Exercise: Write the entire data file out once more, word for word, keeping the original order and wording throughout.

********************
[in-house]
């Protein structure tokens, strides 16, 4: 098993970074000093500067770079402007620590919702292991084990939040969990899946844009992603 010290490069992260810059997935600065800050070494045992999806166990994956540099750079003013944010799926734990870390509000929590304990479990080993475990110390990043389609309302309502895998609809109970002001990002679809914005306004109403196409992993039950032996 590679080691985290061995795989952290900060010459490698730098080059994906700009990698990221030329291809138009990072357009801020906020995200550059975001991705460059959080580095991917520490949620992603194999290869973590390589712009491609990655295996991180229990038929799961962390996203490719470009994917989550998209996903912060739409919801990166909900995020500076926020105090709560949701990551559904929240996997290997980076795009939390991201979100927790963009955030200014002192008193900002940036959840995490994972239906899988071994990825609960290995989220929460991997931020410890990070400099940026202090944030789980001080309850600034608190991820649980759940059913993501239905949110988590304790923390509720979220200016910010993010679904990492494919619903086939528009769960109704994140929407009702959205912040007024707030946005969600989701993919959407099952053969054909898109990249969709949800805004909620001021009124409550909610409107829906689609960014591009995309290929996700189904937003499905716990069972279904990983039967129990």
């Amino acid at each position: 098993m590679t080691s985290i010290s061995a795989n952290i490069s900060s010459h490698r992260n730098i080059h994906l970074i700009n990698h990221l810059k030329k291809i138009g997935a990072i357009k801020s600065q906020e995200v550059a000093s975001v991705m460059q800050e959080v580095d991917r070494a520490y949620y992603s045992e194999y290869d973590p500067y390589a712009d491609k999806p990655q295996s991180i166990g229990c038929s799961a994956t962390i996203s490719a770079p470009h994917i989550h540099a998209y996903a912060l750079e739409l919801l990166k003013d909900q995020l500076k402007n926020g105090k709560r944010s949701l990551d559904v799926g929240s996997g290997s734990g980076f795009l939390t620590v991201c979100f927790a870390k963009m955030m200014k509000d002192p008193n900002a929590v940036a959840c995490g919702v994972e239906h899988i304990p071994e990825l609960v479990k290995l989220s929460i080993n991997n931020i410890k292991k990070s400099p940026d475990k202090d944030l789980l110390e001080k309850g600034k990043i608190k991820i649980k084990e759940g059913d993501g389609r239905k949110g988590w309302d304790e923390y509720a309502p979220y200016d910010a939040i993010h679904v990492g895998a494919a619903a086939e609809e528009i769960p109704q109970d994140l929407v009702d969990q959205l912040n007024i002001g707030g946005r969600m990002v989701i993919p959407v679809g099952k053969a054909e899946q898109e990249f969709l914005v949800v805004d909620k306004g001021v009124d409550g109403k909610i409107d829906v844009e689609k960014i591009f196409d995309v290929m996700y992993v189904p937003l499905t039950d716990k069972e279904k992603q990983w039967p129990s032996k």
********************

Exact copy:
[in-house]
């Protein structure tokens, strides 16, 4: 098993970074000093500067770079402007620590919702292991084990939040969990899946844009992603 010290490069992260810059997935600065800050070494045992999806166990994956540099750079003013944010799926734990870390509000929590304990479990080993475990110390990043389609309302309502895998609809109970002001990002679809914005306004109403196409992993039950032996 590679080691985290061995795989952290900060010459490698730098080059994906700009990698990221030329291809138009990072357009801020906020995200550059975001991705460059959080580095991917520490949620992603194999290869973590390589712009491609990655295996991180229990038929799961962390996203490719470009994917989550998209996903912060739409919801990166909900995020500076926020105090709560949701990551559904929240996997290997980076795009939390991201979100927790963009955030200014002192008193900002940036959840995490994972239906899988071994990825609960290995989220929460991997931020410890990070400099940026202090944030789980001080309850600034608190991820649980759940059913993501239905949110988590304790923390509720979220200016910010993010679904990492494919619903086939528009769960109704994140929407009702959205912040007024707030946005969600989701993919959407099952053969054909898109990249969709949800805004909620001021009124409550909610409107829906689609960014591009995309290929996700189904937003499905716990069972279904990983039967129990």
């Amino acid at each position: 098993m590679t080691s985290i010290s061995a795989n952290i490069s900060s010459h490698r992260n730098i080059h994906l970074i700009n990698h990221l810059k030329k291809i138009g997935a990072i357009k801020s600065q906020e995200v550059a000093s975001v991705m460059q800050e959080v580095d991917r070494a520490y949620y992603s045992e194999y290869d973590p500067y390589a712009d491609k999806p990655q295996s991180i166990g229990c038929s799961a994956t962390i996203s490719a770079p470009h994917i989550h540099a998209y996903a912060l750079e739409l919801l990166k003013d909900q995020l500076k402007n926020g105090k709560r944010s949701l990551d559904v799926g929240s996997g290997s734990g980076f795009l939390t620590v991201c979100f927790a870390k963009m955030m200014k509000d002192p008193n900002a929590v940036a959840c995490g919702v994972e239906h899988i304990p071994e990825l609960v479990k290995l989220s929460i080993n991997n931020i410890k292991k990070s400099p940026d475990k202090d944030l789980l110390e001080k309850g600034k990043i608190k991820i649980k084990e759940g059913d993501g389609r239905k949110g988590w309302d304790e923390y509720a309502p979220y200016d910010a939040i993010h679904v990492g895998a494919a619903a086939e609809e528009i769960p109704q109970d994140l929407v009702d969990q959205l912040n007024i002001g707030g946005r969600m990002v989701i993919p959407v679809g099952k053969a054909e899946q898109e990249f969709l914005v949800v805004d909620k306004g001021v009124d409550g109403k909610i409107d829906v844009e689609k960014i591009f196409d995309v290929m996700y992993v189904p937003l499905t039950d716990k069972e279904k992603q990983w039967p129990s032996k």